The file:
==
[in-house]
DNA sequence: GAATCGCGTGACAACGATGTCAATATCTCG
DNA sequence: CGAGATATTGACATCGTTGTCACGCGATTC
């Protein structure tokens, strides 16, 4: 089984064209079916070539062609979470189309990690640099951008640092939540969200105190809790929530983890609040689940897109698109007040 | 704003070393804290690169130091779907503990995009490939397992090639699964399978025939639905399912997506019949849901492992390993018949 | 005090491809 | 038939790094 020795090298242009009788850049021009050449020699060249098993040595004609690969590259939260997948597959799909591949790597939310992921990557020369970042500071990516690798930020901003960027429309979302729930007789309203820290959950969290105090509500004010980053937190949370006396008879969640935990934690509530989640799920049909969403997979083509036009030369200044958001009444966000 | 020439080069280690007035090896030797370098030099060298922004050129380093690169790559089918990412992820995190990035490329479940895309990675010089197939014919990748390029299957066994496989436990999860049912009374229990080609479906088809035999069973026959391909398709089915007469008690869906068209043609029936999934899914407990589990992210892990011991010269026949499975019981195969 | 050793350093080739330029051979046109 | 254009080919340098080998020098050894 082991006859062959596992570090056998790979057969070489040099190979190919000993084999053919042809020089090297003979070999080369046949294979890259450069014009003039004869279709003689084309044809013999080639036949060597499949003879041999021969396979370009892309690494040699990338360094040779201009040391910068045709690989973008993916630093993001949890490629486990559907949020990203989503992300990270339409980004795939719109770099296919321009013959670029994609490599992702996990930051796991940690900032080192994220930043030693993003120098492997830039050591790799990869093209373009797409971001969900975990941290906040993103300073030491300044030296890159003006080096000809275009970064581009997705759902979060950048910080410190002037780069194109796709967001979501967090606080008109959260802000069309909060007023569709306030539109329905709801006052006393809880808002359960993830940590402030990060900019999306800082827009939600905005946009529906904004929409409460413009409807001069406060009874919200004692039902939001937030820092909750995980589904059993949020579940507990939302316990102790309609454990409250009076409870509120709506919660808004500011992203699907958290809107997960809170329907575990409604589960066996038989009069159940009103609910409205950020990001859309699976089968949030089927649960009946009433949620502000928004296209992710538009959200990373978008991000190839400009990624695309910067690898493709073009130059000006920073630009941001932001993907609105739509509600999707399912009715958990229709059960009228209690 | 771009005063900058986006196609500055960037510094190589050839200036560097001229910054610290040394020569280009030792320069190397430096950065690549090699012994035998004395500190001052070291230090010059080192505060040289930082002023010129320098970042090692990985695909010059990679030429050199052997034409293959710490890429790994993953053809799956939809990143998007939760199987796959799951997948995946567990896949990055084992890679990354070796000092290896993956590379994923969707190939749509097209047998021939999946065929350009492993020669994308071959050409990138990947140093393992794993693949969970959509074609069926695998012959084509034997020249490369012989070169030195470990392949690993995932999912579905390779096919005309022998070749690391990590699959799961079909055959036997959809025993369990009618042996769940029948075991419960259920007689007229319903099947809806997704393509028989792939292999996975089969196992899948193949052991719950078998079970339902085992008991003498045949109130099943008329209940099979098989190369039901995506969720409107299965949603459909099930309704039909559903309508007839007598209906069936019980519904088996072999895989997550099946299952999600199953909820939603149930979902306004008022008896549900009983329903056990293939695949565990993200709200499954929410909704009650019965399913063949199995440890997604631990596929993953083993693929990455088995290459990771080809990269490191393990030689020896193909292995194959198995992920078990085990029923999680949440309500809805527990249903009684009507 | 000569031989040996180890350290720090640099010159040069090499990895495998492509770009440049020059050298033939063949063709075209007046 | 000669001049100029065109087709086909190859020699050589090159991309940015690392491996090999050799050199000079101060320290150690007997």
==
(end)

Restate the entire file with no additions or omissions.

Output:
[in-house]
DNA sequence: GAATCGCGTGACAACGATGTCAATATCTCG
DNA sequence: CGAGATATTGACATCGTTGTCACGCGATTC
């Protein structure tokens, strides 16, 4: 089984064209079916070539062609979470189309990690640099951008640092939540969200105190809790929530983890609040689940897109698109007040 | 704003070393804290690169130091779907503990995009490939397992090639699964399978025939639905399912997506019949849901492992390993018949 | 005090491809 | 038939790094 020795090298242009009788850049021009050449020699060249098993040595004609690969590259939260997948597959799909591949790597939310992921990557020369970042500071990516690798930020901003960027429309979302729930007789309203820290959950969290105090509500004010980053937190949370006396008879969640935990934690509530989640799920049909969403997979083509036009030369200044958001009444966000 | 020439080069280690007035090896030797370098030099060298922004050129380093690169790559089918990412992820995190990035490329479940895309990675010089197939014919990748390029299957066994496989436990999860049912009374229990080609479906088809035999069973026959391909398709089915007469008690869906068209043609029936999934899914407990589990992210892990011991010269026949499975019981195969 | 050793350093080739330029051979046109 | 254009080919340098080998020098050894 082991006859062959596992570090056998790979057969070489040099190979190919000993084999053919042809020089090297003979070999080369046949294979890259450069014009003039004869279709003689084309044809013999080639036949060597499949003879041999021969396979370009892309690494040699990338360094040779201009040391910068045709690989973008993916630093993001949890490629486990559907949020990203989503992300990270339409980004795939719109770099296919321009013959670029994609490599992702996990930051796991940690900032080192994220930043030693993003120098492997830039050591790799990869093209373009797409971001969900975990941290906040993103300073030491300044030296890159003006080096000809275009970064581009997705759902979060950048910080410190002037780069194109796709967001979501967090606080008109959260802000069309909060007023569709306030539109329905709801006052006393809880808002359960993830940590402030990060900019999306800082827009939600905005946009529906904004929409409460413009409807001069406060009874919200004692039902939001937030820092909750995980589904059993949020579940507990939302316990102790309609454990409250009076409870509120709506919660808004500011992203699907958290809107997960809170329907575990409604589960066996038989009069159940009103609910409205950020990001859309699976089968949030089927649960009946009433949620502000928004296209992710538009959200990373978008991000190839400009990624695309910067690898493709073009130059000006920073630009941001932001993907609105739509509600999707399912009715958990229709059960009228209690 | 771009005063900058986006196609500055960037510094190589050839200036560097001229910054610290040394020569280009030792320069190397430096950065690549090699012994035998004395500190001052070291230090010059080192505060040289930082002023010129320098970042090692990985695909010059990679030429050199052997034409293959710490890429790994993953053809799956939809990143998007939760199987796959799951997948995946567990896949990055084992890679990354070796000092290896993956590379994923969707190939749509097209047998021939999946065929350009492993020669994308071959050409990138990947140093393992794993693949969970959509074609069926695998012959084509034997020249490369012989070169030195470990392949690993995932999912579905390779096919005309022998070749690391990590699959799961079909055959036997959809025993369990009618042996769940029948075991419960259920007689007229319903099947809806997704393509028989792939292999996975089969196992899948193949052991719950078998079970339902085992008991003498045949109130099943008329209940099979098989190369039901995506969720409107299965949603459909099930309704039909559903309508007839007598209906069936019980519904088996072999895989997550099946299952999600199953909820939603149930979902306004008022008896549900009983329903056990293939695949565990993200709200499954929410909704009650019965399913063949199995440890997604631990596929993953083993693929990455088995290459990771080809990269490191393990030689020896193909292995194959198995992920078990085990029923999680949440309500809805527990249903009684009507 | 000569031989040996180890350290720090640099010159040069090499990895495998492509770009440049020059050298033939063949063709075209007046 | 000669001049100029065109087709086909190859020699050589090159991309940015690392491996090999050799050199000079101060320290150690007997």